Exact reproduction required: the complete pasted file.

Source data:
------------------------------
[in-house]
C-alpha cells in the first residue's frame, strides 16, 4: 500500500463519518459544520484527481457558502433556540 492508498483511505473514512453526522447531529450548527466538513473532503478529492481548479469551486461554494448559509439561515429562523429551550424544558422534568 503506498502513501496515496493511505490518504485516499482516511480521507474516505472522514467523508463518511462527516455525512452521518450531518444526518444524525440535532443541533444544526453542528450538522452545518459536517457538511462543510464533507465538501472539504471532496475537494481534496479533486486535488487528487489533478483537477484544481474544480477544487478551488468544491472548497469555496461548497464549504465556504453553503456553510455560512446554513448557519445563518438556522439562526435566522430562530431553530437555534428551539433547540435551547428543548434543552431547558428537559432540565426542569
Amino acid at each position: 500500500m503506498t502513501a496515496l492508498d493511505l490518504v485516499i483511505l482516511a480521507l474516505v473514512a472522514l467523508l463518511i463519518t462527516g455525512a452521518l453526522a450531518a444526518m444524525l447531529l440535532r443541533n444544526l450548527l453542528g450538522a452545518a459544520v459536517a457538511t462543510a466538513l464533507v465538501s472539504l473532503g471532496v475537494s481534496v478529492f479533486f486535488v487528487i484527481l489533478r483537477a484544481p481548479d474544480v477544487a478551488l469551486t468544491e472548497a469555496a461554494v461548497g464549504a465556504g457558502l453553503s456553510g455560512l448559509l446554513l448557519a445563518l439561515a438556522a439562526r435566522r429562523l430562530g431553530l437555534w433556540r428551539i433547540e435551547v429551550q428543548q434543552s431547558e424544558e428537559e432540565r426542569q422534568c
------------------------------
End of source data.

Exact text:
[in-house]
C-alpha cells in the first residue's frame, strides 16, 4: 500500500463519518459544520484527481457558502433556540 492508498483511505473514512453526522447531529450548527466538513473532503478529492481548479469551486461554494448559509439561515429562523429551550424544558422534568 503506498502513501496515496493511505490518504485516499482516511480521507474516505472522514467523508463518511462527516455525512452521518450531518444526518444524525440535532443541533444544526453542528450538522452545518459536517457538511462543510464533507465538501472539504471532496475537494481534496479533486486535488487528487489533478483537477484544481474544480477544487478551488468544491472548497469555496461548497464549504465556504453553503456553510455560512446554513448557519445563518438556522439562526435566522430562530431553530437555534428551539433547540435551547428543548434543552431547558428537559432540565426542569
Amino acid at each position: 500500500m503506498t502513501a496515496l492508498d493511505l490518504v485516499i483511505l482516511a480521507l474516505v473514512a472522514l467523508l463518511i463519518t462527516g455525512a452521518l453526522a450531518a444526518m444524525l447531529l440535532r443541533n444544526l450548527l453542528g450538522a452545518a459544520v459536517a457538511t462543510a466538513l464533507v465538501s472539504l473532503g471532496v475537494s481534496v478529492f479533486f486535488v487528487i484527481l489533478r483537477a484544481p481548479d474544480v477544487a478551488l469551486t468544491e472548497a469555496a461554494v461548497g464549504a465556504g457558502l453553503s456553510g455560512l448559509l446554513l448557519a445563518l439561515a438556522a439562526r435566522r429562523l430562530g431553530l437555534w433556540r428551539i433547540e435551547v429551550q428543548q434543552s431547558e424544558e428537559e432540565r426542569q422534568c